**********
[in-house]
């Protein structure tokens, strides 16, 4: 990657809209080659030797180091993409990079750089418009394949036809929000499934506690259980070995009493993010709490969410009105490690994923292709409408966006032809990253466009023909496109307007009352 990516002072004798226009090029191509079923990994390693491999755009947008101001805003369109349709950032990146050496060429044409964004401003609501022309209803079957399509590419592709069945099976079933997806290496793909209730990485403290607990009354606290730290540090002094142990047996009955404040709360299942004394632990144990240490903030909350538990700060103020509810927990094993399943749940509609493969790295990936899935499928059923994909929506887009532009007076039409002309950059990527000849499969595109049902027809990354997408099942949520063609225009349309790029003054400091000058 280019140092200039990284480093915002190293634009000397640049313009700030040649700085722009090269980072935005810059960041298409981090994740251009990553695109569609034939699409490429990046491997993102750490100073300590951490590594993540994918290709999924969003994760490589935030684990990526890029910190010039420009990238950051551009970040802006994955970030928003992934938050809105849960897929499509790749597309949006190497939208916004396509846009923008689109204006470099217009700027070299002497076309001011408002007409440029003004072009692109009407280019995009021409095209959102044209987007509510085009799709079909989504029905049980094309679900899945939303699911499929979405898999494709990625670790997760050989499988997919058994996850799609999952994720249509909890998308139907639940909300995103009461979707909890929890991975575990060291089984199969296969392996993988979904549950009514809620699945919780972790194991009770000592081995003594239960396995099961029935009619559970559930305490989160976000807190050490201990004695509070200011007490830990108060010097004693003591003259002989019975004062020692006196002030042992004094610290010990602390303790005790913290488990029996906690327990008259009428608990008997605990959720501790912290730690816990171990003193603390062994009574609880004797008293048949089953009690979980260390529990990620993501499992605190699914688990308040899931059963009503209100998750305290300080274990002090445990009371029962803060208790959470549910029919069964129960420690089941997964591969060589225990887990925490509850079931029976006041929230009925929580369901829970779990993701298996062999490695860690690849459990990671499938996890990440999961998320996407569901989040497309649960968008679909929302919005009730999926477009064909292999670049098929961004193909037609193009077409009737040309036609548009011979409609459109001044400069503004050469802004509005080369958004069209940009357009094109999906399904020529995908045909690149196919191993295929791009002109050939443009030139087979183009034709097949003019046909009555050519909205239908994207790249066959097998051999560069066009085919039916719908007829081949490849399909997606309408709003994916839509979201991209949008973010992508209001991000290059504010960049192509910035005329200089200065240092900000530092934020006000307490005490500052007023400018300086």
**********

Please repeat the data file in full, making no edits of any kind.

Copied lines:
[in-house]
């Protein structure tokens, strides 16, 4: 990657809209080659030797180091993409990079750089418009394949036809929000499934506690259980070995009493993010709490969410009105490690994923292709409408966006032809990253466009023909496109307007009352 990516002072004798226009090029191509079923990994390693491999755009947008101001805003369109349709950032990146050496060429044409964004401003609501022309209803079957399509590419592709069945099976079933997806290496793909209730990485403290607990009354606290730290540090002094142990047996009955404040709360299942004394632990144990240490903030909350538990700060103020509810927990094993399943749940509609493969790295990936899935499928059923994909929506887009532009007076039409002309950059990527000849499969595109049902027809990354997408099942949520063609225009349309790029003054400091000058 280019140092200039990284480093915002190293634009000397640049313009700030040649700085722009090269980072935005810059960041298409981090994740251009990553695109569609034939699409490429990046491997993102750490100073300590951490590594993540994918290709999924969003994760490589935030684990990526890029910190010039420009990238950051551009970040802006994955970030928003992934938050809105849960897929499509790749597309949006190497939208916004396509846009923008689109204006470099217009700027070299002497076309001011408002007409440029003004072009692109009407280019995009021409095209959102044209987007509510085009799709079909989504029905049980094309679900899945939303699911499929979405898999494709990625670790997760050989499988997919058994996850799609999952994720249509909890998308139907639940909300995103009461979707909890929890991975575990060291089984199969296969392996993988979904549950009514809620699945919780972790194991009770000592081995003594239960396995099961029935009619559970559930305490989160976000807190050490201990004695509070200011007490830990108060010097004693003591003259002989019975004062020692006196002030042992004094610290010990602390303790005790913290488990029996906690327990008259009428608990008997605990959720501790912290730690816990171990003193603390062994009574609880004797008293048949089953009690979980260390529990990620993501499992605190699914688990308040899931059963009503209100998750305290300080274990002090445990009371029962803060208790959470549910029919069964129960420690089941997964591969060589225990887990925490509850079931029976006041929230009925929580369901829970779990993701298996062999490695860690690849459990990671499938996890990440999961998320996407569901989040497309649960968008679909929302919005009730999926477009064909292999670049098929961004193909037609193009077409009737040309036609548009011979409609459109001044400069503004050469802004509005080369958004069209940009357009094109999906399904020529995908045909690149196919191993295929791009002109050939443009030139087979183009034709097949003019046909009555050519909205239908994207790249066959097998051999560069066009085919039916719908007829081949490849399909997606309408709003994916839509979201991209949008973010992508209001991000290059504010960049192509910035005329200089200065240092900000530092934020006000307490005490500052007023400018300086």